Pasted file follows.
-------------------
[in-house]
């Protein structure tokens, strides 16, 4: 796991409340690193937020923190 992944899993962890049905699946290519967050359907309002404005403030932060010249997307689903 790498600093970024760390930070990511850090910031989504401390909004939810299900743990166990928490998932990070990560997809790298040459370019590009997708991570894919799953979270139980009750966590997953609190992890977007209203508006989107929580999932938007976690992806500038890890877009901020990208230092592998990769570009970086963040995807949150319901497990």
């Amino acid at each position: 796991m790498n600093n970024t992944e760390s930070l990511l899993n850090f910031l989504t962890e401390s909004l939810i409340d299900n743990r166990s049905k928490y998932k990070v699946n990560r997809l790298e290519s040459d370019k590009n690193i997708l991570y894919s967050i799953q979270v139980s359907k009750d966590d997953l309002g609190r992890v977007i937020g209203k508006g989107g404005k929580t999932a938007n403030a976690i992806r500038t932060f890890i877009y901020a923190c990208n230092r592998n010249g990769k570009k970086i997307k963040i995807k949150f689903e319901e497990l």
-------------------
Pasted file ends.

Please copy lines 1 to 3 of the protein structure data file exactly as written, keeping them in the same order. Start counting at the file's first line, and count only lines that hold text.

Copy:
[in-house]
């Protein structure tokens, strides 16, 4: 796991409340690193937020923190 992944899993962890049905699946290519967050359907309002404005403030932060010249997307689903 790498600093970024760390930070990511850090910031989504401390909004939810299900743990166990928490998932990070990560997809790298040459370019590009997708991570894919799953979270139980009750966590997953609190992890977007209203508006989107929580999932938007976690992806500038890890877009901020990208230092592998990769570009970086963040995807949150319901497990």
């Amino acid at each position: 796991m790498n600093n970024t992944e760390s930070l990511l899993n850090f910031l989504t962890e401390s909004l939810i409340d299900n743990r166990s049905k928490y998932k990070v699946n990560r997809l790298e290519s040459d370019k590009n690193i997708l991570y894919s967050i799953q979270v139980s359907k009750d966590d997953l309002g609190r992890v977007i937020g209203k508006g989107g404005k929580t999932a938007n403030a976690i992806r500038t932060f890890i877009y901020a923190c990208n230092r592998n010249g990769k570009k970086i997307k963040i995807k949150f689903e319901e497990l």